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The human ear is a wonderful organ that amplifies sound and allows us to hear and react. It is a self-cleaning organ, producing a discharge known as ear wax to facilitate the process. Any dead skin cells shed naturally by the ear, dirt or tiny foreign objects stick to the wax and are carried out of the ear canal, away from the eardrums and other parts of the inner area. This is how the ear protects itself. However, it is not a perfect machine.
From time to time, the ear becomes vulnerable to infections caused by bacteria due to the introduction of foreign objects or substances. One of the first symptoms of an infection or problem is the appearance of a discharge, usually whitish, slightly colored or bloody. To prevent ear discharge, learn how to take care of your ears and keep it healthy with these tips:
Clean ears are less likely to succumb to an infection because the population of bacteria is kept at a manageable level. If you have healthy ears, you can prevent ear discharge by cleaning the outside area, including the entrance to the canal. While showering, use a damp towel to clean the ears, including the inside lobes and the outside, especially the area under the hairline. If there is some discharge, use a Q-tip or cotton buds to wipe the area near the entrance to the canal. Do not push the Q-tip into the canal.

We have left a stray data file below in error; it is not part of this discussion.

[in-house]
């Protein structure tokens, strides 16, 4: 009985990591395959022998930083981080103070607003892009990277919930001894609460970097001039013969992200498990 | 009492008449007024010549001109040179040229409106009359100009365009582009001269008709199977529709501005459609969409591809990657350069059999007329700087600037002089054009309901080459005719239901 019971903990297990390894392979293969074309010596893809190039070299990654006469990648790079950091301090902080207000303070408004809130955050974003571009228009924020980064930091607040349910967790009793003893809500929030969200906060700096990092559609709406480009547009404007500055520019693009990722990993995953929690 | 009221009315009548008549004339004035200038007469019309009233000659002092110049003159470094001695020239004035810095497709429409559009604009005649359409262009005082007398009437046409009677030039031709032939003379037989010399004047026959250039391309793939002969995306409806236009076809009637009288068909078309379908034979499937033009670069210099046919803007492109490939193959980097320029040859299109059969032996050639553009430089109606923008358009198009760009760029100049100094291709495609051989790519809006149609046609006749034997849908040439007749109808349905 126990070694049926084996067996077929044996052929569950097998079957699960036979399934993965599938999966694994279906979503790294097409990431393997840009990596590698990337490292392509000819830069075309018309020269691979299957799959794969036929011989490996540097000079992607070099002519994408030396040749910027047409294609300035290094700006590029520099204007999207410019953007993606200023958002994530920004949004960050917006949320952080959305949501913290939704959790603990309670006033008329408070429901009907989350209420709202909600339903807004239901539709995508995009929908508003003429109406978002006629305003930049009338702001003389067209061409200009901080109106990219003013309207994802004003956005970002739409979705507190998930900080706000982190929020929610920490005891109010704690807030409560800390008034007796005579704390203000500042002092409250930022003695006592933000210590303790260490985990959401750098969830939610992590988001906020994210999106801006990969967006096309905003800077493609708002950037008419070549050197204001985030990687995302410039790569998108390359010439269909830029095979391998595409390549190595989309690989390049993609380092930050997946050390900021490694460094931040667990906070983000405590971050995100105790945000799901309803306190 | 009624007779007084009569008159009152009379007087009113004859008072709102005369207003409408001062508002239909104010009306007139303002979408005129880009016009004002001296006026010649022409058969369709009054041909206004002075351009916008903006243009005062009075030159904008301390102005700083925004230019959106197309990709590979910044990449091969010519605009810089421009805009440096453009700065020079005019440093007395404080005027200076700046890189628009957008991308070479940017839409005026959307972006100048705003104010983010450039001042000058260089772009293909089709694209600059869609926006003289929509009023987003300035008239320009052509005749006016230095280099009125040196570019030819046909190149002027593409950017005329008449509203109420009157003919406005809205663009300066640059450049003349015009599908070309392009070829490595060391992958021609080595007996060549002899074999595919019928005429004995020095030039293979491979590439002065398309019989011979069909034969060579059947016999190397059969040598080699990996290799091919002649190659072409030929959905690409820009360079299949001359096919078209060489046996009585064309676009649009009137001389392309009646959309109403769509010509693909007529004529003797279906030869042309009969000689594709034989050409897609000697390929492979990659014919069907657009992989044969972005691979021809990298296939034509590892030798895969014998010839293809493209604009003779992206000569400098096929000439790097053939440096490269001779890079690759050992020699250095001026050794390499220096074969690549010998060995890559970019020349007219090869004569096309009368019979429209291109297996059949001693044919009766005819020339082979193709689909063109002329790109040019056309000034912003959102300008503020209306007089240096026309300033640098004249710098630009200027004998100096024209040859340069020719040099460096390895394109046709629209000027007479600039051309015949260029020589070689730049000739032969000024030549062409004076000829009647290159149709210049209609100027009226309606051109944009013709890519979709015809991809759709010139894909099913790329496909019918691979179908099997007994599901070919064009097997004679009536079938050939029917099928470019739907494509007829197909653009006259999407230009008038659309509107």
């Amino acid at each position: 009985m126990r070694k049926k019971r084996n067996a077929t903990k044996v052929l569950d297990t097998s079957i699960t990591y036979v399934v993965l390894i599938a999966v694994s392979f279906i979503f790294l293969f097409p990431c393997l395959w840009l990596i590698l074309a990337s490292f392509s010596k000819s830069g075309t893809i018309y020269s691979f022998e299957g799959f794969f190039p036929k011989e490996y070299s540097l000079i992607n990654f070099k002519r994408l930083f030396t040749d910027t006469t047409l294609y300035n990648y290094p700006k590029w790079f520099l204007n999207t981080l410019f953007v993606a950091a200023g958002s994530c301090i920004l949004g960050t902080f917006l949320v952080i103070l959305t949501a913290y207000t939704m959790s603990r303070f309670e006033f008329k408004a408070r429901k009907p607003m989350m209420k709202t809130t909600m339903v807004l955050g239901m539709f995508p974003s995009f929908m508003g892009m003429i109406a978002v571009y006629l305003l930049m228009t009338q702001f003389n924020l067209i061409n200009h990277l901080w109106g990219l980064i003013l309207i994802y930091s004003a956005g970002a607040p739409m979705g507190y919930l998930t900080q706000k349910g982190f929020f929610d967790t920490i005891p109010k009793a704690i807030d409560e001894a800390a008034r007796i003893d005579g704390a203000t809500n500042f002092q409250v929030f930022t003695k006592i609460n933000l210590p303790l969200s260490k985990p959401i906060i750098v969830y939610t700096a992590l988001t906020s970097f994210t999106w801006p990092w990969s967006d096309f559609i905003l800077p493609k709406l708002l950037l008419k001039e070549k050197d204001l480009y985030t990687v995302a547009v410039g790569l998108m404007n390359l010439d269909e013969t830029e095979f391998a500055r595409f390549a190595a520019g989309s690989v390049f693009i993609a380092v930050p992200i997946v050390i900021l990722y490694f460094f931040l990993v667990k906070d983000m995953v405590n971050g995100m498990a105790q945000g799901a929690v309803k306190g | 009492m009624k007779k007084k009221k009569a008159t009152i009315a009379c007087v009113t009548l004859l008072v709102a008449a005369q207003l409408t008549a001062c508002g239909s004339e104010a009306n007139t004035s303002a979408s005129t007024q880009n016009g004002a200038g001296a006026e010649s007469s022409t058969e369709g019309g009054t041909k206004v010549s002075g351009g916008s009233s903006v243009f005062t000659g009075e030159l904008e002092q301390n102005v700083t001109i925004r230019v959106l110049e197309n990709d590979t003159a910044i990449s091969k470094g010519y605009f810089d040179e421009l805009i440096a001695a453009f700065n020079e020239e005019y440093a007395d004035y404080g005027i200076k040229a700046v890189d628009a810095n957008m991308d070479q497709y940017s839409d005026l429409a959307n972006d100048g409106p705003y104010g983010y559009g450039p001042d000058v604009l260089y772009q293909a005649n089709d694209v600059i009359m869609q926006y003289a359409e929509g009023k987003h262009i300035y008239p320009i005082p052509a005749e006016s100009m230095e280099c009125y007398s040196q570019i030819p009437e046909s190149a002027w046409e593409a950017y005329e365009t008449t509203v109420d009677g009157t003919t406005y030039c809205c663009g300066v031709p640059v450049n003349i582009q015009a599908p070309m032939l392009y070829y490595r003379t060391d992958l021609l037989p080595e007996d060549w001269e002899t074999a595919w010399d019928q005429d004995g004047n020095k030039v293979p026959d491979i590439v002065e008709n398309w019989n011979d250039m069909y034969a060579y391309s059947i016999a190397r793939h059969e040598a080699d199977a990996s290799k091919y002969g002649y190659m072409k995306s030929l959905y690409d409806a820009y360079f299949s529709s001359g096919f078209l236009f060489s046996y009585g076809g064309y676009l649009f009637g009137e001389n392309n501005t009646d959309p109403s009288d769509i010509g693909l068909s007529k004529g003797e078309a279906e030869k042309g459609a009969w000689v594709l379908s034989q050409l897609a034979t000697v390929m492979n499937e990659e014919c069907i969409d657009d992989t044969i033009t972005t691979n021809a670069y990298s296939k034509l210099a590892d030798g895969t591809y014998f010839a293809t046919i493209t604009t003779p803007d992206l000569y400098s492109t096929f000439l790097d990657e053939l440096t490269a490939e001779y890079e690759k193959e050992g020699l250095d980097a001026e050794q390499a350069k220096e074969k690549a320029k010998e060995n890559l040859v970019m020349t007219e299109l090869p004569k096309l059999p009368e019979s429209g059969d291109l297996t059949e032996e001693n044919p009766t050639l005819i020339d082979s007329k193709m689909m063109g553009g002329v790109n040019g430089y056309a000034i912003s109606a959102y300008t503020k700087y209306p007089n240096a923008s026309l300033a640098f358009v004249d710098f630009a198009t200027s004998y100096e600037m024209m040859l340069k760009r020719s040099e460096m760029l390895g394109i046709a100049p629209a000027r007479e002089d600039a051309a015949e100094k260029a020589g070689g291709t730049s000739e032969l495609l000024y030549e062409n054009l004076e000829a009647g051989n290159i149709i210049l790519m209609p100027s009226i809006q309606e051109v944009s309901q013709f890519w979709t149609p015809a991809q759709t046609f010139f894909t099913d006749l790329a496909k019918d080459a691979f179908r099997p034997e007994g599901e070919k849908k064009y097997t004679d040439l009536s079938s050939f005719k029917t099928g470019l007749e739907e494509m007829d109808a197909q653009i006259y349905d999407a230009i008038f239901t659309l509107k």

Although there are cleaning instruments that are designed to remove wax and other debris from the ears, never use them on yourself. These instruments are meant to be used by another person, preferably someone who knows how. Most of these instruments are inserted into the ear canal. Someone who does not know how to use them could cause damage to the ear, particularly the eardrum. If you try any of these instruments on your own, you could do the same, considering that you cannot see what area of your ear the instrument is touching.
Earphones and Q-tips are probably the only objects that should go near your ear canals. If you are wearing a hearing aid, make sure to take it off regularly to clean it. Wipe it with an antiseptic to remove any buildup and allow it to dry. Wipe your ears as well and put on your hearing aid only once your skin is thoroughly clean and dry.
The ears are a common entryway for bacteria to invade the body. Swimming or bathing in dirty water increases the risk that bacteria may be introduced through the ear canals and cause problems in the eardrums and the inner ears. If you have been exposed to dirty water, clean the outside of your ear and seek a medical professional for a checkup to avoid developing an infection later.
Do not expose yourself to loud music, loud noises and explosions. Wear protective equipment such as earplugs when you can. Prevent ear discharge by avoiding any situations that could cause injury to the head or the ears since these could potentially damage the eardrums. If your ears pop during an airplane ride due to changes in air pressure, counter the action by forcibly swallowing or yawning.
Frequent, smelly, yellowish or blood discharges should be checked by a doctor. If there is pain, a partial or complete loss of hearing, a feeling of discomfort or fullness in one or both ears, or if you hear frequent or constant buzzing or hissing sound in one or both ears, get a professional’s opinion from an ENT doctor to prevent any complications and have the issue treated as soon as possible.